Each adapter created can have an adapter logical name, a unique identifier that represents an individual adapter and serves as the organizing principle for all adapters. As such, the adapter logical name can be used to identify an individual adapter and can be used to name a message bundle, a logging configuration, and log categories. An adapter logical name can be, for example, a combination of the vendor name, the type of EIS connected to the adapter, and the version number of the EIS. By convention, this information can be expressed as
An adapter logical name can be used with adapters in a number of ways. One way is to use it as a convention, although this is not required. Another way is to use it during adapter deployment as part of the .war, .rar, .jar, and ear filenames. It can also be used as an organizing principle, or as a return value to an abstract method such as getAdapterLogicalName( ).
The Name attribute of a <ConnectorComponent> element can be an adapter logical name. This can be a key that is used by application integration to associate application views to a deployed resource adapter, as shown for the sample adapter:
The behavior of an Event in the run-time environment is depicted in the example of
When developing an event adapter, a first step can involve development considerations, such as when event types and extraction mechanisms will be used/supported. The user can also determine what comprises each event. The user can determine what the contents of the event will be, how it will be defined in the XML schema, and what will trigger the event.
Next, the user can decide which method of data extraction will be used. Extraction can be done by a “Push,” wherein the EIS notifies the adapter of an event. Extraction can also be done using a “Pull,” where the adapter can poll the EIS and pull event data from the EIS. A user can use a pull method, for example, when the adapter needs to poll the EIS to determine a change-of-state. A push event can be used, for example, when a user wants to implement an event generation that works more like a publish/subscribe model.
In order to prepare a computer for adapter development, the user can set up a file structure necessary to build an event adapter, which can be the same as that set up for service adapters. The user can assign an adapter logical name. By convention, this name can be comprised of the vendor name, the type of EIS connected to the adapter, and the version number of the EIS, for example, and can be expressed as vendor_EIS-type_EIS version. Application integration can employ a build process based upon Ant, a 100% pure Java-based build tool.
A build.xml file can be used, which can be an Ant build file containing the tasks needed to build a J2EE-compliant adapter. Running a GenerateAdapterTemplate or similar utility to clone a development tree for an adapter creates a build.xml file specifically for that adapter. This will free the user from having to customize build.xml and will ensure that the code is correct.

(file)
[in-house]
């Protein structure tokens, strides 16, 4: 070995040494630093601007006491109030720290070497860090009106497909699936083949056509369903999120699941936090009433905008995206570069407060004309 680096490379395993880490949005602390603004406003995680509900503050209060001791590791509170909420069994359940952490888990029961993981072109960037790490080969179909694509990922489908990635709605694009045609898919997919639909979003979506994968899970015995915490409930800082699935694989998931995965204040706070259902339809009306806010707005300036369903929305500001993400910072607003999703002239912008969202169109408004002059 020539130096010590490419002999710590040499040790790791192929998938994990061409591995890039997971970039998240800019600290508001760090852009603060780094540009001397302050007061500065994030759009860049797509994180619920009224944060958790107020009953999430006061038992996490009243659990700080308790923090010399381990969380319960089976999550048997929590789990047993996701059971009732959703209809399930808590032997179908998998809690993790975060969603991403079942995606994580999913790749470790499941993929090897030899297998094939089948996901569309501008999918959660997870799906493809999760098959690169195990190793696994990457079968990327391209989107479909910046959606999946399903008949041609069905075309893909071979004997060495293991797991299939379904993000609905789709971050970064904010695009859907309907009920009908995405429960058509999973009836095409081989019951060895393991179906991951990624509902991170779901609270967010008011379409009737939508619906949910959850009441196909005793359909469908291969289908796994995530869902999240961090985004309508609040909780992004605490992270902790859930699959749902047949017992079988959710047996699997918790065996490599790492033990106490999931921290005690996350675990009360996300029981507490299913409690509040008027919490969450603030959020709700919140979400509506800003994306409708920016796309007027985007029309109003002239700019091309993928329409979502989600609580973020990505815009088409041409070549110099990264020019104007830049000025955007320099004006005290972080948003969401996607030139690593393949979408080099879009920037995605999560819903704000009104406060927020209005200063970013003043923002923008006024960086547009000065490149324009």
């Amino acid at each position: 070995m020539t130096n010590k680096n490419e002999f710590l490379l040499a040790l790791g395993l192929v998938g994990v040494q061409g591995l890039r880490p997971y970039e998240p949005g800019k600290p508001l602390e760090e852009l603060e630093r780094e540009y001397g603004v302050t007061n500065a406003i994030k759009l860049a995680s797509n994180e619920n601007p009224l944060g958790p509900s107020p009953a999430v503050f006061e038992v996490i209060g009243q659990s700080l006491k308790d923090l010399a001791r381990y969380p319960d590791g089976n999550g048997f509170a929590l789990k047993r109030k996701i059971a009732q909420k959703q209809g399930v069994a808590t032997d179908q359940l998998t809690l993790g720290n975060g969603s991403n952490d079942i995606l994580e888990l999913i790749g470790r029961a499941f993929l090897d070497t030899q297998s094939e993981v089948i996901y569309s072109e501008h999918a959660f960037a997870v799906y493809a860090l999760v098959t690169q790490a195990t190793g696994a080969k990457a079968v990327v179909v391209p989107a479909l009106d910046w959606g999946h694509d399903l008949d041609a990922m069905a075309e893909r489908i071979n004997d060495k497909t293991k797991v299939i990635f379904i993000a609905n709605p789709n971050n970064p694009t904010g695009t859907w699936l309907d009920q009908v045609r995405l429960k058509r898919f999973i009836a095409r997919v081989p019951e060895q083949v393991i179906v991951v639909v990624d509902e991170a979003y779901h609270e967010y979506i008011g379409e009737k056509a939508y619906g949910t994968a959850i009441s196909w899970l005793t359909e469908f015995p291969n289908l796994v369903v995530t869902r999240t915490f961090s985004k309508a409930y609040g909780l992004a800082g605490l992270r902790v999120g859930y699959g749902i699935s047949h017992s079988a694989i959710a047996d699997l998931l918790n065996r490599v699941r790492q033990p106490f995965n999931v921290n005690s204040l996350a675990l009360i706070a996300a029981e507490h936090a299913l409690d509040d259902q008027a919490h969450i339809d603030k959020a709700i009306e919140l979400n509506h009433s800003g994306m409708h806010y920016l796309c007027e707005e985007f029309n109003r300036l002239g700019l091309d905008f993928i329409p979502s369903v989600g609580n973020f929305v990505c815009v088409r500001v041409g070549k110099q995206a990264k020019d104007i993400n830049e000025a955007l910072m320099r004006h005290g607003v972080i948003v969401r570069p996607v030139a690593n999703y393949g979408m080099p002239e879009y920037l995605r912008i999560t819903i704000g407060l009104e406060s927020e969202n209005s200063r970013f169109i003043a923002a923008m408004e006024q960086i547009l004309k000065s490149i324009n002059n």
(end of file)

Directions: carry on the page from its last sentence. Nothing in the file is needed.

Any message destined for an end-user can be placed in a message bundle. A message bundle is simply a properties text file that contains key=value pairs that allow a user to internationalize messages. When a locale and national language are specified at run time, the contents of the message can be interpreted, based upon the key=value pair, and the message can be presented to the user in the correct language.
A final step in configuring a development environment can be to configure logging. Logging can be accomplished using a logging tool such as Log4j, developed as part of the Apache Jakarta project. For event adapters, a user can create a logging category specifically for event generation. The user can edit the logging configuration file for the specific adapter by, for example, adding the following code:
The user can replace “ADK” with a adapter logical name. By not setting any specific parameters for this category, it can inherit all of the parent category's property settings.
Implementing an event adapter can be a two-step process. In such a process, a user can create an event generator. This process can implement the data extraction method and the IeventGenerator interface. This interface can be used by the event router to drive the event generation process. A user can also implement the data transformation method.
Event generation can provide an adapter with a mechanism to either receive a notification from an EIS or poll an EIS for the specific occurrence of an event. The event generation provided by an application integration engine can be very powerful, in that a single event generator can support multiple types of events. An event type can be defined by the configuration properties for an event.
Event properties can be defined by the properties associated with an event at design time. When configuring an event adapter, the adapter can have one or more Web pages that it uses to collect event properties. These properties can be saved with the application view descriptor and passed back to the event at run time. The application integration engine can use the properties and the source application view to determine how to route back to the listeners. For instance, two separate deployments of the same event generator with identical properties can result in only a single IEventDefinition being created by the application integration engine. Whereas, a single IEventDefinition can be created for every deployment of a single event adapter where the properties are different. It can be the responsibility of the event generator to determine which IEventDefinition to use in the routing process. This can be done based on property values and specific event occurrences.
The IEventDefinition objects can be used by a user implementation of the event generator to route specific events back to their listener. An application integration engine can create IEventDefinition objects for deployed application views containing events. The IEventDefinition objects can be used to extract specific properties regarding the deployment of an application view, or to access schema and routing objects. These attributes should be deployed when routing an event in some embodiments.